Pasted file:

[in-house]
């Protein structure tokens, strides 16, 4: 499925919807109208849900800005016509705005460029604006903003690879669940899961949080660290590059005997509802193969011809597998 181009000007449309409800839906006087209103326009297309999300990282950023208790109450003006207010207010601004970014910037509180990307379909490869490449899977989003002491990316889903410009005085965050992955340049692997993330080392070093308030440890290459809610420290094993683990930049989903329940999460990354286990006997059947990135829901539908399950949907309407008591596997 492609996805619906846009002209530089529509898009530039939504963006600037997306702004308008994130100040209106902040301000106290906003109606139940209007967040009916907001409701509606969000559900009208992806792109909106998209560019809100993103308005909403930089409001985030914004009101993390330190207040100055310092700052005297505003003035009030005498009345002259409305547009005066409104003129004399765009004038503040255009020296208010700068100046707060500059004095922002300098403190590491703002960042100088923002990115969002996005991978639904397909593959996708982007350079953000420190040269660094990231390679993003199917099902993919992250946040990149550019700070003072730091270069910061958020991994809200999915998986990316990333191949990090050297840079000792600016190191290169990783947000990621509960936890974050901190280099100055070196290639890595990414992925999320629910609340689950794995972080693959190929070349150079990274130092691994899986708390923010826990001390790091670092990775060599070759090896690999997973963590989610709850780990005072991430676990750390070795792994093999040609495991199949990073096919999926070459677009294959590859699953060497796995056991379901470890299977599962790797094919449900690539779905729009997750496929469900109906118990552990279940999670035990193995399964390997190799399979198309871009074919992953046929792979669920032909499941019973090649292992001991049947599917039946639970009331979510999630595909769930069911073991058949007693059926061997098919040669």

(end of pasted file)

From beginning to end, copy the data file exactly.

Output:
[in-house]
């Protein structure tokens, strides 16, 4: 499925919807109208849900800005016509705005460029604006903003690879669940899961949080660290590059005997509802193969011809597998 181009000007449309409800839906006087209103326009297309999300990282950023208790109450003006207010207010601004970014910037509180990307379909490869490449899977989003002491990316889903410009005085965050992955340049692997993330080392070093308030440890290459809610420290094993683990930049989903329940999460990354286990006997059947990135829901539908399950949907309407008591596997 492609996805619906846009002209530089529509898009530039939504963006600037997306702004308008994130100040209106902040301000106290906003109606139940209007967040009916907001409701509606969000559900009208992806792109909106998209560019809100993103308005909403930089409001985030914004009101993390330190207040100055310092700052005297505003003035009030005498009345002259409305547009005066409104003129004399765009004038503040255009020296208010700068100046707060500059004095922002300098403190590491703002960042100088923002990115969002996005991978639904397909593959996708982007350079953000420190040269660094990231390679993003199917099902993919992250946040990149550019700070003072730091270069910061958020991994809200999915998986990316990333191949990090050297840079000792600016190191290169990783947000990621509960936890974050901190280099100055070196290639890595990414992925999320629910609340689950794995972080693959190929070349150079990274130092691994899986708390923010826990001390790091670092990775060599070759090896690999997973963590989610709850780990005072991430676990750390070795792994093999040609495991199949990073096919999926070459677009294959590859699953060497796995056991379901470890299977599962790797094919449900690539779905729009997750496929469900109906118990552990279940999670035990193995399964390997190799399979198309871009074919992953046929792979669920032909499941019973090649292992001991049947599917039946639970009331979510999630595909769930069911073991058949007693059926061997098919040669």